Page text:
Something has happened here: an empire has gone to seed, an entire country goes on strike, people begin eating dirt and flowers, and a couple lives on a riverboat to avoid the ground. In Mine, Tung-Hui Hu makes myths out of the personal. He speaks of desire and awkwardness and the earth that contains both. Resonant, blunt, and sharply intelligent, this is writing that excavates.
As history unfolds over and over the same geography, these poems become, as Hu has written, “practice for the living.” The book grows out of the poet’s interest in how the histories we extract from the land become interlaced with our identity. The book asks, Where do we come from? But also: How do we make amends?
“This fresh and unexpected poet extends the lyric into the social space without losing any of song’s intensity or mystery, so that these casually elegant, affecting poems feel as interior as they are worldly.” —Mark Doty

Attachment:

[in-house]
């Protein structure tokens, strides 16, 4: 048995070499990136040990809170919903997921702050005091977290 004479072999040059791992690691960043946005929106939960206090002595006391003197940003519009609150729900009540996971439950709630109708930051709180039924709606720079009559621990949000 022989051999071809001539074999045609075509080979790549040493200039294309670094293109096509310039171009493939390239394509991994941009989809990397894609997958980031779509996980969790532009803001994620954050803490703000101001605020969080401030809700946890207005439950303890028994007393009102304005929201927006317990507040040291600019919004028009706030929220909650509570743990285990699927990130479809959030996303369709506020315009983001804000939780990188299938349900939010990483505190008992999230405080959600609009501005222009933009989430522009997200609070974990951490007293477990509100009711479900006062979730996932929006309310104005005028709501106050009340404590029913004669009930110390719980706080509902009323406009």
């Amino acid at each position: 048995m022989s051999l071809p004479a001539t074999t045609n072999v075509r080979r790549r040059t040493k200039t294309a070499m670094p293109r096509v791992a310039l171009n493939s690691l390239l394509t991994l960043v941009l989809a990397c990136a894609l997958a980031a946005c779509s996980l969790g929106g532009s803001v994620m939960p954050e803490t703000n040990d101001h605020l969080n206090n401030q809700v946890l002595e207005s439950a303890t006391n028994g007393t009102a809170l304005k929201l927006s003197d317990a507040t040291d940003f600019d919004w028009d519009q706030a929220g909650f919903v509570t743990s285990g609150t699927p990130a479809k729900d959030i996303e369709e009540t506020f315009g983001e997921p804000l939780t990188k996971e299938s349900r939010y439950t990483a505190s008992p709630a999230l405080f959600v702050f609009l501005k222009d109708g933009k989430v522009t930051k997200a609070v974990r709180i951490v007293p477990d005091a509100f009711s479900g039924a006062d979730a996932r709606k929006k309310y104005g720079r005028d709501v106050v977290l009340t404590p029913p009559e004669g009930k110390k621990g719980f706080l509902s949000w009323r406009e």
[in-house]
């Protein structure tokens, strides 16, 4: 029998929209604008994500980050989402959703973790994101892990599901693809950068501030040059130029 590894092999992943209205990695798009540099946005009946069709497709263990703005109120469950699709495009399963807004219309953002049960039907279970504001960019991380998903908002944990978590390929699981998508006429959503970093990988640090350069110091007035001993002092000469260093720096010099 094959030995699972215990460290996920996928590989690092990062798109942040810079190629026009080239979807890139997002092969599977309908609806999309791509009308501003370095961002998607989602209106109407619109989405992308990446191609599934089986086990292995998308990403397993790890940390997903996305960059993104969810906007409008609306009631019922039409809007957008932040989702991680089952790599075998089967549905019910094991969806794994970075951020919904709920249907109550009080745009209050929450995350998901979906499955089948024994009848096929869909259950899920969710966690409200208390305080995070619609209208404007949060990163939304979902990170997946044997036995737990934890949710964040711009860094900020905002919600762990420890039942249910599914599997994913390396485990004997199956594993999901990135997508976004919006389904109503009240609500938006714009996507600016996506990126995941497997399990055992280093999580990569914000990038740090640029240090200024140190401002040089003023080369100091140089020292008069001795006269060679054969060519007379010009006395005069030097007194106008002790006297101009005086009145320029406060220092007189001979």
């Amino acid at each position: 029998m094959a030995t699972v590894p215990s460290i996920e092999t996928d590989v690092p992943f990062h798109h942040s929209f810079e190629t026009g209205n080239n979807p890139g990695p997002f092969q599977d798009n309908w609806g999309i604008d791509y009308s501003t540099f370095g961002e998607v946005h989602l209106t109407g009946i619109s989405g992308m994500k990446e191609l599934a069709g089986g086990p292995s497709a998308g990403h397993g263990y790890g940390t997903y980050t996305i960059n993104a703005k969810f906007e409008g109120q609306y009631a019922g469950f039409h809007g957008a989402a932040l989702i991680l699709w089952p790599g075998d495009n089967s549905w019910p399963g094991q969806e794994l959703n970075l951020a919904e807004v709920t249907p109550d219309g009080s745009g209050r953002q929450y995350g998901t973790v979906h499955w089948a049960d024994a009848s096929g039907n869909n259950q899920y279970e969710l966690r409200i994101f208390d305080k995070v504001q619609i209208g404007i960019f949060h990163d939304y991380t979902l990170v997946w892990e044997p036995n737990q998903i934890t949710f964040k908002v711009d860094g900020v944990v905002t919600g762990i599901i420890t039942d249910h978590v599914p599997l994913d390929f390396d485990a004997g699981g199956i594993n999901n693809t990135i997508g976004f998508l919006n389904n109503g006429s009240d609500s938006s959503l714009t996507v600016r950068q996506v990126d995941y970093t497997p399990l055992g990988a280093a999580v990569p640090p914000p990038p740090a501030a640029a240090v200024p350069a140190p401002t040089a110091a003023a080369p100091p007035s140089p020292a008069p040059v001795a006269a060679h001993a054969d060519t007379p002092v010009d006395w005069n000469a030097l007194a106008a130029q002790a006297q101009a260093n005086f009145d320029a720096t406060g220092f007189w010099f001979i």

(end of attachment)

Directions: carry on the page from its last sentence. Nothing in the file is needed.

“Pound said that poetry should be as well-written as prose. [Mine,] composed of translucent and sinewy sentences set in loosely cascading lines, shows a range of subject matter (history, empire, mythic epilogues) unavailable to more lyrical poets. These poems explore life outside the self. Many take up a narrative ‘he’ or ‘she,’ or a choral, colonial ‘we.’ When the lyric ‘I’ does appear, couched in stories composed from reading as from experience, it too seems to be merely another persona. The result is something other than fiction or history or myth. It is a poetry composed of figments of reality.” —Judges’ citation, Eisner Prize
“Tung-Hui Hu’s second book of poetry, Mine, is a confident, artful collection—sophisticated and persuasive, memorable and tight… Hu strings images together and builds, in poem after poem, to thoughtful, nimble, resonant conclusions that have an enormous amount of authority… The combination of such an investigative, open-minded approach and Hu’s jewel-like control of imagery and structure make Mine, indeed, a truly innovative and impressive collection. It is not explained easily, and after many readings, its inherent energy has not at all diminished. It is often stunning and always memorable. Hu is clearly a poet of enormous talent.” —Rain Taxi